Dr. Gary Isaacs, assistant professor of biology in Liberty University’s Department of Biology & Chemistry was recently named a recipient of the 2013-14 Alzheimer’s and Related Diseases Research Award Fund (ARDRAF), receiving $40,000 to further his research. This brings Isaacs’ research total to $90,000 since coming to Liberty in 2009.
The ARDRAF was established in 1982 by the Virginia General Assembly to stimulate investigations into Alzheimer’s disease and related disorders along a variety of avenues, such as the causes, epidemiology, diagnosis, and treatment of the disorder; public policy and the financing of care; and the social and psychological impacts of the disease upon the individual, family, and community. The competition is administered by the Virginia Center on Aging at Virginia Commonwealth University.
“This funding gives Liberty prestige while also enabling undergraduate students to work on things they wouldn’t be able to otherwise,” Gary Isaacs said.
The grant will enable six of his undergraduate research assistants to continue studying the brain before and after the disease, using mice, specifically looking at the DNA.
“Our students are able to work with faculty on major research projects to understand the molecular basis of disease,” said Dr. David DeWitt, chair of the Department of Biology & Chemistry. “The receipt of this grant demonstrates that the quality of our faculty and the research conducted here is on par with other major institutions.”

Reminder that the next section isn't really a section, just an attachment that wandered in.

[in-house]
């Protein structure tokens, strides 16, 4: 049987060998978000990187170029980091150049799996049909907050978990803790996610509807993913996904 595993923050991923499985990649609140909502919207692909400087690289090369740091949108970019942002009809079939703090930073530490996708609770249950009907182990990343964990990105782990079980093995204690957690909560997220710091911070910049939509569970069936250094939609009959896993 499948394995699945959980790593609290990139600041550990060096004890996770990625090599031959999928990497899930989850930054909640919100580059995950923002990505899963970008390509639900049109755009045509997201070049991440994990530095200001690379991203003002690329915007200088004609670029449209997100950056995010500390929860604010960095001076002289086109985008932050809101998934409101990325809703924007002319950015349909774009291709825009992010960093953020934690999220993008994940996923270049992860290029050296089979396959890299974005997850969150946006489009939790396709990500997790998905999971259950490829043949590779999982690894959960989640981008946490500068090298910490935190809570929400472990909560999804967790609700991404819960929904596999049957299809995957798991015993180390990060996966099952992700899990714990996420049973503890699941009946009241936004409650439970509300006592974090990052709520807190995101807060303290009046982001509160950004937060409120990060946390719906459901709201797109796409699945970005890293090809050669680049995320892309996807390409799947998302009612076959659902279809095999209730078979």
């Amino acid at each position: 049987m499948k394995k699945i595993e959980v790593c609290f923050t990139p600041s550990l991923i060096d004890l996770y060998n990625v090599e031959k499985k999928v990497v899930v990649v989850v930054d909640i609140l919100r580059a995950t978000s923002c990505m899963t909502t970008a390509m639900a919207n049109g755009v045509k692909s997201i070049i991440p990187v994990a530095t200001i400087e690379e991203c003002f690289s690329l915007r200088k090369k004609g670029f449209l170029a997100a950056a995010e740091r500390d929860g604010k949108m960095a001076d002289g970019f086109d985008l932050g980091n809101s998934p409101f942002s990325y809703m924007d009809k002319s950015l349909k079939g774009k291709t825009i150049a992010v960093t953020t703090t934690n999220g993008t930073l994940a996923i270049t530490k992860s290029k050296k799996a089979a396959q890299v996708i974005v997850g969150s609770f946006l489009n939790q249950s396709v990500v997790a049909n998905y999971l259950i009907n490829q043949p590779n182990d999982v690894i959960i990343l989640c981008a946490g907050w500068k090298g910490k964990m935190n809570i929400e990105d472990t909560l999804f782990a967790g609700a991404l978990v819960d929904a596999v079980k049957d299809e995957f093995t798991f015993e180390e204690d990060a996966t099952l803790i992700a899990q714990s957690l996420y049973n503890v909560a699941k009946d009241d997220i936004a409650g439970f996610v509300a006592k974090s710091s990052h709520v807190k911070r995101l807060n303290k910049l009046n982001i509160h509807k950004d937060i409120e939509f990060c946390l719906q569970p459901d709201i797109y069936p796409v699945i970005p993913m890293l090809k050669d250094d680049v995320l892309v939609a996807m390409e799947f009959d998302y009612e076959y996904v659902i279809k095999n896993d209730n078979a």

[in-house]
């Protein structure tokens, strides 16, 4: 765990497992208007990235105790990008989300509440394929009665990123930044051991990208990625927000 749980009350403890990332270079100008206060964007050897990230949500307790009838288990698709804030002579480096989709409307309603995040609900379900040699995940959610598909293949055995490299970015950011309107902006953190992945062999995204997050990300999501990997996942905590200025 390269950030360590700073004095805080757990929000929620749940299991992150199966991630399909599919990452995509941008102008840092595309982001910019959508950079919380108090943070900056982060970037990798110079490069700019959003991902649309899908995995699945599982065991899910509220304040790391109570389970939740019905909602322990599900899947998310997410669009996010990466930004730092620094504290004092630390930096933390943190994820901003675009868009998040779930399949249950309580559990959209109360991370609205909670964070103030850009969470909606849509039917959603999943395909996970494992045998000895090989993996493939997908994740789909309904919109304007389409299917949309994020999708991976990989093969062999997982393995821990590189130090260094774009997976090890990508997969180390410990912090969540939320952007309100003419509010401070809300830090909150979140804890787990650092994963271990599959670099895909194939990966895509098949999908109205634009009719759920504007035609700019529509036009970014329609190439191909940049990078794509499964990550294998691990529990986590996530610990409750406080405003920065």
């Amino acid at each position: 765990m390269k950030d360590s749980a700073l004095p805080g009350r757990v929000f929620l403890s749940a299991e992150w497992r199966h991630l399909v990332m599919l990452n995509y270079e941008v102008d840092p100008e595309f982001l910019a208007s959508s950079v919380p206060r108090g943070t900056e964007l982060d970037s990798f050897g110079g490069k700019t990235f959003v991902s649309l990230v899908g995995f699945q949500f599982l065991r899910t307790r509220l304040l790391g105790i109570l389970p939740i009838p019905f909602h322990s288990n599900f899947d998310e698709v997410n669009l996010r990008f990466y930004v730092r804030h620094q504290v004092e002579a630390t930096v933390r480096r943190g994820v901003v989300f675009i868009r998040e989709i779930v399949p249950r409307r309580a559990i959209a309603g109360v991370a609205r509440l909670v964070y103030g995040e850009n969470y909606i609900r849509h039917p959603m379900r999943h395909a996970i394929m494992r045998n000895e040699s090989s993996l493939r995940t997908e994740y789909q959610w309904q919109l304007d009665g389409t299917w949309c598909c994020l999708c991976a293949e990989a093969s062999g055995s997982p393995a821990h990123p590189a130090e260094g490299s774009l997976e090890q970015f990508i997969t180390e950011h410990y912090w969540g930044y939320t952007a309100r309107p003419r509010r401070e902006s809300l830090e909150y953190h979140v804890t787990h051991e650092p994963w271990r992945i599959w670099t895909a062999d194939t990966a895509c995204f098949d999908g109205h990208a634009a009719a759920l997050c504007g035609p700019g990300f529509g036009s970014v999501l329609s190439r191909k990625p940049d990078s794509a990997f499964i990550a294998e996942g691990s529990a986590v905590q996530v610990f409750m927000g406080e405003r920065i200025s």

For the second year in a row, Isaacs’ undergraduate students won a first-place award for their presentation on Alzheimer’s research at the Virginia Academy of Science Annual Meeting in May, competing against both undergraduate and graduate students. Seniors Rebecca Haraf and Deanna Harrison, co-authors, received the award for best poster presentation, which was in collaboration with Isaacs, senior Matthew Baker, and alumnus Noor Taher (’13). Taher is now a graduate student at Dartmouth University.
Several of Isaacs’ students have gone on to prestigious research institutions for graduate or medical school, including the University of Virginia, Virginia Tech, and Dartmouth. Many continue to perform outstanding research and receive praise for their work. The Journal of Alzheimer’s Disease accepted a paper submitted by Isaacs and his students in July.
Isaacs recently received this feedback from a professor at another Virginia university:
“Each year, I am amazed at the quality of work that is presented by (Liberty) students at the VAS meeting. … It is clear that (Liberty) uses research to teach, and it is no surprise that many students have gone on to successful graduate research careers themselves.”
At this year’s VAS meeting, two other Liberty students received awards for their work. Senior Cassandra Black, a research assistant to Dr. Andrew Fabich, assistant professor of microbiology, received honorable mention for her poster, “The Gut Reaction: How the Intestinal Microbiota Respond to Colonization of Citrobacter rodentium.” Alumnus Michael Canfarotta (’13) received the best oral presentation award for his team’s work on “Characterization of Citrobacter rodentium Transmissible Colonic Hyperplasia and Immune Responses in Streptomycin-treated and Conventional Mouse Models.” He joined alumnus Matthew VanTil (’12), Dr. Timothy Snider (Center for Veterinary Health Sciences at Oklahoma State University), Fabich, and Dr. David DeWitt, chair of the Department of Biology & Chemistry. Canfarotta is now a medical student at the University of Connecticut.